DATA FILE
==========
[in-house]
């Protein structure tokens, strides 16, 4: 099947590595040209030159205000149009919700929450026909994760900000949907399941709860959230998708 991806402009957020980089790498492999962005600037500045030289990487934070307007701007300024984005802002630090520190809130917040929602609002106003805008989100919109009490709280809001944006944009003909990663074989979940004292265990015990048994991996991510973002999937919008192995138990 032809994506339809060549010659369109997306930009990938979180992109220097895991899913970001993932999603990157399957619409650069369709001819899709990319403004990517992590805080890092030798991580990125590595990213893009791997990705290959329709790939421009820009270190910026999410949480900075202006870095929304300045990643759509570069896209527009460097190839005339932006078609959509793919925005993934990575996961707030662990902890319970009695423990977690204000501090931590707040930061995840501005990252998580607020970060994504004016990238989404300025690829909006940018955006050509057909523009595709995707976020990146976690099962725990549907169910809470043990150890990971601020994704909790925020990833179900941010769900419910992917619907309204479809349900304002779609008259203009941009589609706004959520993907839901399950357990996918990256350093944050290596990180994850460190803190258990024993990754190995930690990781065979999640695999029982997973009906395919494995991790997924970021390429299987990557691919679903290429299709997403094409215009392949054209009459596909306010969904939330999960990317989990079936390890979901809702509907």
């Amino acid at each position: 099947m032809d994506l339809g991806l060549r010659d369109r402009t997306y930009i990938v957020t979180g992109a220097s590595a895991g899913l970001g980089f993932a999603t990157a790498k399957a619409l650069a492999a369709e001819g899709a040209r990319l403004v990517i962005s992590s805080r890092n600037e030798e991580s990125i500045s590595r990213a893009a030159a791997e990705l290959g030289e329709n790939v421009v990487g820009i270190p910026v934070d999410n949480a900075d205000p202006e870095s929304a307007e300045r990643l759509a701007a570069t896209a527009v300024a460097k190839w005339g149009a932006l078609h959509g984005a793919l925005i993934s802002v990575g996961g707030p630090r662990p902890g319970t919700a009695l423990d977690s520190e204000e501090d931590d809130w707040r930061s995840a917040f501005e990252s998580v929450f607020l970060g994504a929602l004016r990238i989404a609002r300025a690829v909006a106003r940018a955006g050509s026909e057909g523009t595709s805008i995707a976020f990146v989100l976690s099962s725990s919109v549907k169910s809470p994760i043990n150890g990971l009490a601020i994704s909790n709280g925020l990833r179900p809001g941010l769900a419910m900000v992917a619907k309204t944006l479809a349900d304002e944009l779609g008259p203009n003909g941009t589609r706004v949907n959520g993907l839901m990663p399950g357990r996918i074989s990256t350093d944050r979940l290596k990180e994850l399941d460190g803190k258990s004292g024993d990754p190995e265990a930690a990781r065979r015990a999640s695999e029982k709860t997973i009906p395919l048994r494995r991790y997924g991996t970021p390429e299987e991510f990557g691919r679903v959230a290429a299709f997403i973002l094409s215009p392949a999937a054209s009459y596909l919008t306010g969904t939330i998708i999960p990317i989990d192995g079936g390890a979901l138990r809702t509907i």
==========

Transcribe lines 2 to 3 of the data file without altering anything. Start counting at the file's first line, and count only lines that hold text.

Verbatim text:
């Protein structure tokens, strides 16, 4: 099947590595040209030159205000149009919700929450026909994760900000949907399941709860959230998708 991806402009957020980089790498492999962005600037500045030289990487934070307007701007300024984005802002630090520190809130917040929602609002106003805008989100919109009490709280809001944006944009003909990663074989979940004292265990015990048994991996991510973002999937919008192995138990 032809994506339809060549010659369109997306930009990938979180992109220097895991899913970001993932999603990157399957619409650069369709001819899709990319403004990517992590805080890092030798991580990125590595990213893009791997990705290959329709790939421009820009270190910026999410949480900075202006870095929304300045990643759509570069896209527009460097190839005339932006078609959509793919925005993934990575996961707030662990902890319970009695423990977690204000501090931590707040930061995840501005990252998580607020970060994504004016990238989404300025690829909006940018955006050509057909523009595709995707976020990146976690099962725990549907169910809470043990150890990971601020994704909790925020990833179900941010769900419910992917619907309204479809349900304002779609008259203009941009589609706004959520993907839901399950357990996918990256350093944050290596990180994850460190803190258990024993990754190995930690990781065979999640695999029982997973009906395919494995991790997924970021390429299987990557691919679903290429299709997403094409215009392949054209009459596909306010969904939330999960990317989990079936390890979901809702509907």
């Amino acid at each position: 099947m032809d994506l339809g991806l060549r010659d369109r402009t997306y930009i990938v957020t979180g992109a220097s590595a895991g899913l970001g980089f993932a999603t990157a790498k399957a619409l650069a492999a369709e001819g899709a040209r990319l403004v990517i962005s992590s805080r890092n600037e030798e991580s990125i500045s590595r990213a893009a030159a791997e990705l290959g030289e329709n790939v421009v990487g820009i270190p910026v934070d999410n949480a900075d205000p202006e870095s929304a307007e300045r990643l759509a701007a570069t896209a527009v300024a460097k190839w005339g149009a932006l078609h959509g984005a793919l925005i993934s802002v990575g996961g707030p630090r662990p902890g319970t919700a009695l423990d977690s520190e204000e501090d931590d809130w707040r930061s995840a917040f501005e990252s998580v929450f607020l970060g994504a929602l004016r990238i989404a609002r300025a690829v909006a106003r940018a955006g050509s026909e057909g523009t595709s805008i995707a976020f990146v989100l976690s099962s725990s919109v549907k169910s809470p994760i043990n150890g990971l009490a601020i994704s909790n709280g925020l990833r179900p809001g941010l769900a419910m900000v992917a619907k309204t944006l479809a349900d304002e944009l779609g008259p203009n003909g941009t589609r706004v949907n959520g993907l839901m990663p399950g357990r996918i074989s990256t350093d944050r979940l290596k990180e994850l399941d460190g803190k258990s004292g024993d990754p190995e265990a930690a990781r065979r015990a999640s695999e029982k709860t997973i009906p395919l048994r494995r991790y997924g991996t970021p390429e299987e991510f990557g691919r679903v959230a290429a299709f997403i973002l094409s215009p392949a999937a054209s009459y596909l919008t306010g969904t939330i998708i999960p990317i989990d192995g079936g390890a979901l138990r809702t509907i």